Yuichiro Katsumoto
The ordinary umbrella, a common weapon against the dreary weather, becomes an imaginative device for solo augmented reality gaming. In an attempt to brighten everyday commutes through the city, the player swings the umbrella to hit an invisible opponent’s blade. A self-contained performance, the piece turns jousting into an endlessly entertaining form of independent game play.

Riley Harmon
What It Is Without the Hand That Wields It (2008)
As gamers make a kill in the popular first person shooter Counter Strike, the sculpture dispenses a blood-like liquid in real time that trails down the wall, making physical the game’s violent play data. The artist writes: "Violence is an inevitable, mechanical function of the human brain, hard-coded down through time by culture, genetics, and evolution. The trails left down the wall create a physical manifestation of nebulous kills."


Valve Software/Microsoft Xbox
Counter-Strike (1999)
A popular game from the era where the now-ubiquitous ‘first person shooter’ perspective was born. Used in this exhibition as source material for two separate artists (Riley Harmon and Aram Bartholl). A typical game from the ‘FPS’ genre, it started as a player-made modification of the earlier game Half Life, which became so popular that Valve eventually bought and commercialized it. Counter-Strike is a successful example of the kind of ‘level modding’ that game companies now actively encourage, by giving players sophisticated tools to create their own game universe.
Counter-Strike can not be described as real, complete architectural space, but rather as a ghost city. The architectural creation of Counter-Strike works in a different manner. The game makes the connections possible that are needed for moving from one space to another (ruins, swimming pool, castle). Playing this game is like moving between spaces that are normally separated. That comes close to future architecture in our mediated world: making environments accessible that are simultaneously real and virtual.


Rockstar/Microsoft Xbox 360
Grand Theft Auto IV (2007)
Grand Theft Auto, the contentious cops-and-robbers gang game, takes its urban violence one step closer to real in the latest version of its franchise. In a dark narrative this new version takes the player into Liberty City, an environment modeled after New York City with unprecedented precision never seen in the gaming world. Down to the intricate copies of buildings and an identical map that would allow the skilled Liberty City tourist to navigate New York City with ease, the game adds a virtual layer to the real city.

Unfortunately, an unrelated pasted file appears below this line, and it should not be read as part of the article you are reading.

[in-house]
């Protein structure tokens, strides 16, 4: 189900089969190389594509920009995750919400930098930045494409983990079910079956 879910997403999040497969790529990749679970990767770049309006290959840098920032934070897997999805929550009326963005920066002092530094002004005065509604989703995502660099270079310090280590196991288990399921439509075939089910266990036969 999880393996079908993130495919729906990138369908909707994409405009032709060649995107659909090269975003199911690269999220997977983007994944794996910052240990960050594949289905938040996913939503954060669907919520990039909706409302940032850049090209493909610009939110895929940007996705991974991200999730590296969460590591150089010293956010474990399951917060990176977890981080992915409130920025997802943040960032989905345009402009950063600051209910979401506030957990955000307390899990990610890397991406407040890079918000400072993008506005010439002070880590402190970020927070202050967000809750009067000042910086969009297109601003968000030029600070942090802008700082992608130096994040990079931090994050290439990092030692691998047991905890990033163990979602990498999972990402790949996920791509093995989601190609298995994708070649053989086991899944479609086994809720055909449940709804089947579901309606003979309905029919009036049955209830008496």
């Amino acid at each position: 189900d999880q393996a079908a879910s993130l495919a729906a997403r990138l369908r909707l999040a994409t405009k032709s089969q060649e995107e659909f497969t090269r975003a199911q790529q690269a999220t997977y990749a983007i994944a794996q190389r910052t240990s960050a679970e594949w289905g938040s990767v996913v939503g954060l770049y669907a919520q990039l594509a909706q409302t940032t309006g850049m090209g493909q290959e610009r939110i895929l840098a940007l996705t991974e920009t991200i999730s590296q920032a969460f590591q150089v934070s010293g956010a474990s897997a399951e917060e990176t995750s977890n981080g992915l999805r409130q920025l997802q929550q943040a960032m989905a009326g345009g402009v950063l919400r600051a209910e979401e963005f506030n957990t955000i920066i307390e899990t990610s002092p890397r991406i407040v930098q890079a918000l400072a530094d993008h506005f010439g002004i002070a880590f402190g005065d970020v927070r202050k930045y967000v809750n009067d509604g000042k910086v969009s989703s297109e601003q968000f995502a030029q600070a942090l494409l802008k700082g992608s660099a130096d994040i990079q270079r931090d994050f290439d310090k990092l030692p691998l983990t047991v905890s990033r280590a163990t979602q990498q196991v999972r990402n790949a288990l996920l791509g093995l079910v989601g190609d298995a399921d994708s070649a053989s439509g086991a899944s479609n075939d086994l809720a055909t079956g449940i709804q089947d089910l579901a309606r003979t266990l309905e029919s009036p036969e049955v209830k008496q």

Aram Bartholl
First Person Shooter (2006)
'The first person shooter' perspective has become an ubiquitous image for gamers. It was devised by game designers at the time as a way of generating a realistic vision of the environment. Particularly the presence of the game character’s weapon – wielding arm at the bottom of the screen – used to shoot enemies and blow up buildings for points is typical of this perspective. Here, audiences can bring the gaming perspective to real life with a pair of do-it-yourself cardboard glasses bearing the ‘virtual’ weapon arm from the popular first person shooter game Counter-Strike. While the piece is a provocation on violence in computer games, confronting players with their actions in the game, the tongue-in-cheek nature of the two-dimensional image underlines how separate real space and game space are, each with its own rules. The aesthetic of the 'first person shooter' style is here transferred to daily life.


Timothy Hutchings
Play Generated Map and Document Archive (ongoing)
A common computer game environment is the dungeon level – an elaborate maze that a player must navigate one room (or cave) at a time, with limited directional information. Sometimes a map could be found partway through the level, helping the players orient themselves, but often the players were left to remember where they’d been and guess where they were going, essentially building the game’s overall environment in their imaginations. The more dedicated game players created their own maps, charting their routes to assist them in beating the level – player generated maps. Here, Hutchings has collated and preserved a series of these maps from gamers own collections, often sketchy manuscripts and drawings from childhood which communicate a shared imaginative space. The documents act as both a historical record of experimental play, as well as aesthetic objects in their own right.


Michael Johansson
Tetris (2010)
Using the game Tetris as a starting point, Swedish artist Michael Johansson’s Tetris uses everyday objects to reference a particular phenomenon that playing the puzzle game for too long induces. Commonly known as 'Tetris Syndrome', players report seeing Tetris blocks in objects all around them, or when closing their eyes. Blurring the limits between ‘real space’ and ‘game space’, Johansson’s piece, which is constructed from found objects, articulates a shared and puzzling trick this computer game plays on our spatial memory.